She made his head spin so fast up from his book that it made his hair stand up on end and emulate the shape of a human hand. With nail polish. There are ways. You don't wanna know about it, believe me.

In this photo: Amy, Justin

Justin gets the craziest ideas sometimes. And that is why we all love him of course. But come on. How many times have his purchases from ACME worked as advertised? Actually, what advertising do they have? I have never seen an ACME infomercial before. Have you? What is their advertising budget? Do they have one? Obviously that crazy coyote on TV orders their products...wait. Whoa. Those cartoons...are the infomercials. Holy crap.

Amy: "Are you sure you know what you are doing?"
Justin: "I already philosophized the outcome and combined it with Prince and LOST. I can't lose."

Amy: "Even though your tail that you really shouldn't have is on fire?"
Justin: "Yes. That is all part of it. This is the best way to light the fuse."

Amy: "Did you read the manual?"
Justin: "There wasn't one. I philosophized my own, and I am following it exactly. This includes the glasses and hat."

Amy: "What hat?"
Justin: "It was too small, so I tied it around my head. I'll give you a head start, on my mark..."

Amy: "Ok. You be careful. And what mark?"
Justin: "Oh, you'll know."

Justin: "Ready...set...NIETZSCHE!!!!!"

In this photo: Justin, Amy

Well, Justin ended up being just fine, because he found his Delightfully (you can't see this since it is around the other side of the hat) Malevolent Times hat. And it turns out, the lack of said hat is the only reason the coyote runs into as many problems as he does. Remarkable. What a day it's been. And for you too. To have all the known properties of physics unabashedly bashed to bits must be unrelentingly entertaining. Now how did all this end?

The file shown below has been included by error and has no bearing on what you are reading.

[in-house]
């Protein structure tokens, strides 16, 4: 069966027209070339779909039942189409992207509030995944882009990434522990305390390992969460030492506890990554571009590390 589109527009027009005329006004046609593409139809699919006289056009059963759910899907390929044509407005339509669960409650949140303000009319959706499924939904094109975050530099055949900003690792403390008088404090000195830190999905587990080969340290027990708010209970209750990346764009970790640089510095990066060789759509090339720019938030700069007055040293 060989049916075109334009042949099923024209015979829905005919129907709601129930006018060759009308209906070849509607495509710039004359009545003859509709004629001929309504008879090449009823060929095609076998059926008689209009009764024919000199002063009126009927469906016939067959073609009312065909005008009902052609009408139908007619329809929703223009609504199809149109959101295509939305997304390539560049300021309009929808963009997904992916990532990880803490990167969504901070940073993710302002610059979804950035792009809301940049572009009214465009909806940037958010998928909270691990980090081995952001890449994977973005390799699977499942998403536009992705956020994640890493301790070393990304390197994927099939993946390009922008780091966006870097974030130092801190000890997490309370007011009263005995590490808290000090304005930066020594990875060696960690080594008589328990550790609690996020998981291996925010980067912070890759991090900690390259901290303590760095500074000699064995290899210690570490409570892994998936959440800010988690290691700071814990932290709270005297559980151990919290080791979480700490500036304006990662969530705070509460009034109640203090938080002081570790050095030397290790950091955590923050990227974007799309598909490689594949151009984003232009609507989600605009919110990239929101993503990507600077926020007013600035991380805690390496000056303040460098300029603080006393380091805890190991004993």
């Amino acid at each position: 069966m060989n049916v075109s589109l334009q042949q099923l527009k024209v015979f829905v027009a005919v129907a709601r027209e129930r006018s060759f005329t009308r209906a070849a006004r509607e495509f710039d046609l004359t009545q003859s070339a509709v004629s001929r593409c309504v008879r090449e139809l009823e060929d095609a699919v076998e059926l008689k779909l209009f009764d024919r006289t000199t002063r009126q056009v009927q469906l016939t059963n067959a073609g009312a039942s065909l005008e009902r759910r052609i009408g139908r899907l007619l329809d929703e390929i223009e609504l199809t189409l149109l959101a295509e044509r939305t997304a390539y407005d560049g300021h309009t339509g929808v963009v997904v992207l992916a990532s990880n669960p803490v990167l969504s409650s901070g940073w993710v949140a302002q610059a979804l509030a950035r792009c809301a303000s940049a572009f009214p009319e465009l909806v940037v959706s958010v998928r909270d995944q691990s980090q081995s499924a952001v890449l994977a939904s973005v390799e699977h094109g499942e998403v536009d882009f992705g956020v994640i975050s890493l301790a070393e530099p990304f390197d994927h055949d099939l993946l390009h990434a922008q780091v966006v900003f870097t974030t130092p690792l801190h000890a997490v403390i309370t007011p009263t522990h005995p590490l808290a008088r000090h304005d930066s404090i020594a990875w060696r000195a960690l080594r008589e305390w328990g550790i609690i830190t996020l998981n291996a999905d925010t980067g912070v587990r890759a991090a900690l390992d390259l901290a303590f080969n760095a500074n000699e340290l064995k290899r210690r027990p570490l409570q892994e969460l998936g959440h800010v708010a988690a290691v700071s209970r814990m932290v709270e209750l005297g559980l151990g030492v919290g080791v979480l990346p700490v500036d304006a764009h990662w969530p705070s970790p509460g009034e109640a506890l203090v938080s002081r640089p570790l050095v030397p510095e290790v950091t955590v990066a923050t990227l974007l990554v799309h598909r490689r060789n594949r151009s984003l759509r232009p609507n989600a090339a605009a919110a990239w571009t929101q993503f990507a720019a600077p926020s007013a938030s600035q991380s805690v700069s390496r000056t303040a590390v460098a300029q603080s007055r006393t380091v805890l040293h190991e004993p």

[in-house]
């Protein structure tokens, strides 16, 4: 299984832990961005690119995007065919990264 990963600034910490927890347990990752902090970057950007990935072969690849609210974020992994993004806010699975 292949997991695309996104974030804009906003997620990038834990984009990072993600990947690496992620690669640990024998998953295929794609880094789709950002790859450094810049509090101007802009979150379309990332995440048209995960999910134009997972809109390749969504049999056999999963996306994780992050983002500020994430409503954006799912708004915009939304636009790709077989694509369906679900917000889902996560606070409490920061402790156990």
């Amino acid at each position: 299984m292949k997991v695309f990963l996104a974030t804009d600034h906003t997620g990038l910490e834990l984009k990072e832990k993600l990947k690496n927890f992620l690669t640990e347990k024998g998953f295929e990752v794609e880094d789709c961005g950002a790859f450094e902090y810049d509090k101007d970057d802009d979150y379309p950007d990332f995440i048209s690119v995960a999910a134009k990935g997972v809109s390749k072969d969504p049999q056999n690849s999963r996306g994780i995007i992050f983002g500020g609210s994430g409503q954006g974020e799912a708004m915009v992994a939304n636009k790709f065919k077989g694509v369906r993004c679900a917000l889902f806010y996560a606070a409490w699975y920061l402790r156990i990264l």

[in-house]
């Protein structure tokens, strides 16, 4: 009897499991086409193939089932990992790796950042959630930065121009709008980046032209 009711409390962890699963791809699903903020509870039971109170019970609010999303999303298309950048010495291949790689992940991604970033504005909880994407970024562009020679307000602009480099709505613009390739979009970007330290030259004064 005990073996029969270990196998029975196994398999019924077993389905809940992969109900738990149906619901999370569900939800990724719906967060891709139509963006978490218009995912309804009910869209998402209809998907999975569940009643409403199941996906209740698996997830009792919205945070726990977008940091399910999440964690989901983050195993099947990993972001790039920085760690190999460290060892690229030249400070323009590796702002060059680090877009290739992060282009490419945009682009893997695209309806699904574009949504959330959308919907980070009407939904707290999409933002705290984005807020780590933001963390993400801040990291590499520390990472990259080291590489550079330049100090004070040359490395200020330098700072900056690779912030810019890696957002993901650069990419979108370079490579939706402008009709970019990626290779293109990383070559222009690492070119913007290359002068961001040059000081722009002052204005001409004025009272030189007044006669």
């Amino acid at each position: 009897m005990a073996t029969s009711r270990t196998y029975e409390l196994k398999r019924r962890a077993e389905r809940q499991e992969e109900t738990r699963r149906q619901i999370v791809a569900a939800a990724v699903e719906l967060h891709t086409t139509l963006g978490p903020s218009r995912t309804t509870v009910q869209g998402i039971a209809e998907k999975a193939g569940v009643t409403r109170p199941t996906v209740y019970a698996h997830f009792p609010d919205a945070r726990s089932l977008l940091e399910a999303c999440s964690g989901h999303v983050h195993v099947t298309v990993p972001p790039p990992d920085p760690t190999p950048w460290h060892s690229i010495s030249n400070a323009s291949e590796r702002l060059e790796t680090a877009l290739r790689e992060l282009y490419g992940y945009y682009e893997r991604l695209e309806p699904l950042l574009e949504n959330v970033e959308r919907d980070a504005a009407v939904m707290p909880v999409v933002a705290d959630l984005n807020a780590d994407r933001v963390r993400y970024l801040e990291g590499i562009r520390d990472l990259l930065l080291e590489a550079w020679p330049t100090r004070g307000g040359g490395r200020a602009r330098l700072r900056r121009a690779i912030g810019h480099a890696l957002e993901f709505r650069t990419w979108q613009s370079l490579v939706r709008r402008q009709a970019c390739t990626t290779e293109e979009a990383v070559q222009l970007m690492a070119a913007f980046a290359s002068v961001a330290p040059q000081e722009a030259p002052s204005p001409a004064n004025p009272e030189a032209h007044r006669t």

Amy: "Where are we going?"
Justin: "We still need dinner right?"

Amy: "Absolutely. To your house?"
Justin: "Sounds marvelous."

Amy: "What are we having?"
Justin: "How about...cool beans?"

Amy: "Cool beans?"
Justin: "Yes. With Arnold."

Amy: "So like, Cool Beans." (said in classic Schwarzenegger fashion)
Justin: "Ha, yes. Cool Beans." (also said in classic Schwarzenegger fashion)

Justin: "Remember when I promised I would love you last?"
Amy: "That's right, Justin! You did!"

Justin: "...I lied..."

In this photo: Tom

(cue a theme that is both looney and also a little bit tuney)
Tom: "Th-Th-Th-Th-Th-That's all, folks! Serirousry. That's it. Look how seririrous I am. I scoff at the English language. That. Is. It. You know that one guy, Serial Sam? My favorite breakfast is Serial Sam Cereal with bits of real Serial, so you know it's good."

Sunday, December 19, 2010

Friday, December 17, 2010

NASA Finds Alien Life?

A couple of weeks ago, everyone on the Facebook community was posting one of these two articles, "NASA Finds New Life" or "Nasa Reportedly Discovers 'Completely Alien' Life on Earth." If you've read my article "Office For Outer Space Affairs," you know that I am something of a conspiracy theorist interested in the existence of extraterrestrial life. By extension, you know that I was pretty excited to stumble upon these articles.

Shortly after people began talking about NASA's discovery of aliens on Earth, a much smaller faction of Facebook researchers began to surface. While many had begun to act as if we were living in a momentous time in history, the time of first contact with extraterrestrial life, this faction was devoted to deriding these individuals for their ridiculous beliefs. They began talking about how this scientific discovery was a heck of a let down.